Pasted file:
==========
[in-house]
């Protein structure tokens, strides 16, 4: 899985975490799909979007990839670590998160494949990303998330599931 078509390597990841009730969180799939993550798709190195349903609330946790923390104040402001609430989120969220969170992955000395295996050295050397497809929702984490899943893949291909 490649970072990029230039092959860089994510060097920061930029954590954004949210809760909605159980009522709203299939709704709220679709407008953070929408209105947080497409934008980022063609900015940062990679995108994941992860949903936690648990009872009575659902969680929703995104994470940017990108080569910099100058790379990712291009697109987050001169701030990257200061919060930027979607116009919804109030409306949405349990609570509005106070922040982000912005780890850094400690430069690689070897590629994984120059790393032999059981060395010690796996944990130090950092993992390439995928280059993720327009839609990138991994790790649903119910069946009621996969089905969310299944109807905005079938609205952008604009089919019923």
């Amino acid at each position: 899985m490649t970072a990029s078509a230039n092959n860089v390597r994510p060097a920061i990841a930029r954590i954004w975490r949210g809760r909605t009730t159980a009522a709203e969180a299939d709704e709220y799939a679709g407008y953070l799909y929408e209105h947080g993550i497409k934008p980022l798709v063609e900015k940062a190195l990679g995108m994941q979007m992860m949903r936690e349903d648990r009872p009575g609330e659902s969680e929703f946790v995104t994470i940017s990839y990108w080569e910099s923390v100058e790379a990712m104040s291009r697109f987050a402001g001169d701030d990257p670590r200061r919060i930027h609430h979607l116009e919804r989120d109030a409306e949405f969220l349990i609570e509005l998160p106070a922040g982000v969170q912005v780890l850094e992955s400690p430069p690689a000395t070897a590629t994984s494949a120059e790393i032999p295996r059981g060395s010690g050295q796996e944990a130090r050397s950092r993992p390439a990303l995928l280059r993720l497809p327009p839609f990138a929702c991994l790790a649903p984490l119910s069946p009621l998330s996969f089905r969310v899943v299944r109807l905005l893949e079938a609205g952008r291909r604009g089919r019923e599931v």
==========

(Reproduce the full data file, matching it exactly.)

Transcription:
[in-house]
């Protein structure tokens, strides 16, 4: 899985975490799909979007990839670590998160494949990303998330599931 078509390597990841009730969180799939993550798709190195349903609330946790923390104040402001609430989120969220969170992955000395295996050295050397497809929702984490899943893949291909 490649970072990029230039092959860089994510060097920061930029954590954004949210809760909605159980009522709203299939709704709220679709407008953070929408209105947080497409934008980022063609900015940062990679995108994941992860949903936690648990009872009575659902969680929703995104994470940017990108080569910099100058790379990712291009697109987050001169701030990257200061919060930027979607116009919804109030409306949405349990609570509005106070922040982000912005780890850094400690430069690689070897590629994984120059790393032999059981060395010690796996944990130090950092993992390439995928280059993720327009839609990138991994790790649903119910069946009621996969089905969310299944109807905005079938609205952008604009089919019923």
């Amino acid at each position: 899985m490649t970072a990029s078509a230039n092959n860089v390597r994510p060097a920061i990841a930029r954590i954004w975490r949210g809760r909605t009730t159980a009522a709203e969180a299939d709704e709220y799939a679709g407008y953070l799909y929408e209105h947080g993550i497409k934008p980022l798709v063609e900015k940062a190195l990679g995108m994941q979007m992860m949903r936690e349903d648990r009872p009575g609330e659902s969680e929703f946790v995104t994470i940017s990839y990108w080569e910099s923390v100058e790379a990712m104040s291009r697109f987050a402001g001169d701030d990257p670590r200061r919060i930027h609430h979607l116009e919804r989120d109030a409306e949405f969220l349990i609570e509005l998160p106070a922040g982000v969170q912005v780890l850094e992955s400690p430069p690689a000395t070897a590629t994984s494949a120059e790393i032999p295996r059981g060395s010690g050295q796996e944990a130090r050397s950092r993992p390439a990303l995928l280059r993720l497809p327009p839609f990138a929702c991994l790790a649903p984490l119910s069946p009621l998330s996969f089905r969310v899943v299944r109807l905005l893949e079938a609205g952008r291909r604009g089919r019923e599931v």